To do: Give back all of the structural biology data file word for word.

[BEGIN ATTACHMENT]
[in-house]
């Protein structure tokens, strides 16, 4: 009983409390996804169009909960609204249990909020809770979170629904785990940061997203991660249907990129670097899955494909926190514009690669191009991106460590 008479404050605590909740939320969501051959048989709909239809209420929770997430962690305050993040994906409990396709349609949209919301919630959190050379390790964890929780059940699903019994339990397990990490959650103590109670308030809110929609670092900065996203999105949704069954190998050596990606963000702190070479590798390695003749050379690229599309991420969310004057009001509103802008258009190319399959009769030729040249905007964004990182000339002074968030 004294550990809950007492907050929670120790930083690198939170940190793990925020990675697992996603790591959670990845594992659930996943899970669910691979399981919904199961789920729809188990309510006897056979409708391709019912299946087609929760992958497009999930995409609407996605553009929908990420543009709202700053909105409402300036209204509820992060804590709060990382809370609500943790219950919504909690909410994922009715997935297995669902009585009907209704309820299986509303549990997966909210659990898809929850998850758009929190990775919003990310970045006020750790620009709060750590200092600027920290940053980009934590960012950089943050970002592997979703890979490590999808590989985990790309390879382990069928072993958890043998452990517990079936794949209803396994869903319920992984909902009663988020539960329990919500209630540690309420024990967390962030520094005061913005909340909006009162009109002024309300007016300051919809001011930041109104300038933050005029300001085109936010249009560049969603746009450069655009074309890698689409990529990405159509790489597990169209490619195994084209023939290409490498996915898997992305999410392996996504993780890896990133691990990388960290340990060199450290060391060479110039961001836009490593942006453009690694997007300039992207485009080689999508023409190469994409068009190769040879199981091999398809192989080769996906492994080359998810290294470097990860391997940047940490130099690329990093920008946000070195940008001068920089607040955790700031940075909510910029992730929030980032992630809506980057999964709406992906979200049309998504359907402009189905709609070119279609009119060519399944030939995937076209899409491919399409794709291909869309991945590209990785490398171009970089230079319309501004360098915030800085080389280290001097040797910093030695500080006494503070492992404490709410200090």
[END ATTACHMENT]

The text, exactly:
[in-house]
């Protein structure tokens, strides 16, 4: 009983409390996804169009909960609204249990909020809770979170629904785990940061997203991660249907990129670097899955494909926190514009690669191009991106460590 008479404050605590909740939320969501051959048989709909239809209420929770997430962690305050993040994906409990396709349609949209919301919630959190050379390790964890929780059940699903019994339990397990990490959650103590109670308030809110929609670092900065996203999105949704069954190998050596990606963000702190070479590798390695003749050379690229599309991420969310004057009001509103802008258009190319399959009769030729040249905007964004990182000339002074968030 004294550990809950007492907050929670120790930083690198939170940190793990925020990675697992996603790591959670990845594992659930996943899970669910691979399981919904199961789920729809188990309510006897056979409708391709019912299946087609929760992958497009999930995409609407996605553009929908990420543009709202700053909105409402300036209204509820992060804590709060990382809370609500943790219950919504909690909410994922009715997935297995669902009585009907209704309820299986509303549990997966909210659990898809929850998850758009929190990775919003990310970045006020750790620009709060750590200092600027920290940053980009934590960012950089943050970002592997979703890979490590999808590989985990790309390879382990069928072993958890043998452990517990079936794949209803396994869903319920992984909902009663988020539960329990919500209630540690309420024990967390962030520094005061913005909340909006009162009109002024309300007016300051919809001011930041109104300038933050005029300001085109936010249009560049969603746009450069655009074309890698689409990529990405159509790489597990169209490619195994084209023939290409490498996915898997992305999410392996996504993780890896990133691990990388960290340990060199450290060391060479110039961001836009490593942006453009690694997007300039992207485009080689999508023409190469994409068009190769040879199981091999398809192989080769996906492994080359998810290294470097990860391997940047940490130099690329990093920008946000070195940008001068920089607040955790700031940075909510910029992730929030980032992630809506980057999964709406992906979200049309998504359907402009189905709609070119279609009119060519399944030939995937076209899409491919399409794709291909869309991945590209990785490398171009970089230079319309501004360098915030800085080389280290001097040797910093030695500080006494503070492992404490709410200090």